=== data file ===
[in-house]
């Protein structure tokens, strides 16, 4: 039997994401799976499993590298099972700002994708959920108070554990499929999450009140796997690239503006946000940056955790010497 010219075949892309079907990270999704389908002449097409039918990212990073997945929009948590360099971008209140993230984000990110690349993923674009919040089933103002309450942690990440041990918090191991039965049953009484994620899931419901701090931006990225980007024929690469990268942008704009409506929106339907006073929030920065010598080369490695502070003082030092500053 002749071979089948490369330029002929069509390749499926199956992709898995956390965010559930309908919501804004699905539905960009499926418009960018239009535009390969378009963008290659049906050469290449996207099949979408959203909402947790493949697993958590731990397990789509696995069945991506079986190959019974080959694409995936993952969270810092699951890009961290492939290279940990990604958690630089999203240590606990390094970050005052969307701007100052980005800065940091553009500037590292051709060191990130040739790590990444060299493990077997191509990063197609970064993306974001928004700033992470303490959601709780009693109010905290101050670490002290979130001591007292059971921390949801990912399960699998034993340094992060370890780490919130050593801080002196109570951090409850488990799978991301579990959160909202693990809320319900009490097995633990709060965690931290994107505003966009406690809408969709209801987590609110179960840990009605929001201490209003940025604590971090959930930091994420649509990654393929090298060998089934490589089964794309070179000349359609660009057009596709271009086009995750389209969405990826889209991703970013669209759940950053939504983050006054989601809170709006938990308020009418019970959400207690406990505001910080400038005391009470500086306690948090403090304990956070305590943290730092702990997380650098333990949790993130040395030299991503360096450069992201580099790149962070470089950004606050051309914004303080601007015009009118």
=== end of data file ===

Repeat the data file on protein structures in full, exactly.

[in-house]
């Protein structure tokens, strides 16, 4: 039997994401799976499993590298099972700002994708959920108070554990499929999450009140796997690239503006946000940056955790010497 010219075949892309079907990270999704389908002449097409039918990212990073997945929009948590360099971008209140993230984000990110690349993923674009919040089933103002309450942690990440041990918090191991039965049953009484994620899931419901701090931006990225980007024929690469990268942008704009409506929106339907006073929030920065010598080369490695502070003082030092500053 002749071979089948490369330029002929069509390749499926199956992709898995956390965010559930309908919501804004699905539905960009499926418009960018239009535009390969378009963008290659049906050469290449996207099949979408959203909402947790493949697993958590731990397990789509696995069945991506079986190959019974080959694409995936993952969270810092699951890009961290492939290279940990990604958690630089999203240590606990390094970050005052969307701007100052980005800065940091553009500037590292051709060191990130040739790590990444060299493990077997191509990063197609970064993306974001928004700033992470303490959601709780009693109010905290101050670490002290979130001591007292059971921390949801990912399960699998034993340094992060370890780490919130050593801080002196109570951090409850488990799978991301579990959160909202693990809320319900009490097995633990709060965690931290994107505003966009406690809408969709209801987590609110179960840990009605929001201490209003940025604590971090959930930091994420649509990654393929090298060998089934490589089964794309070179000349359609660009057009596709271009086009995750389209969405990826889209991703970013669209759940950053939504983050006054989601809170709006938990308020009418019970959400207690406990505001910080400038005391009470500086306690948090403090304990956070305590943290730092702990997380650098333990949790993130040395030299991503360096450069992201580099790149962070470089950004606050051309914004303080601007015009009118």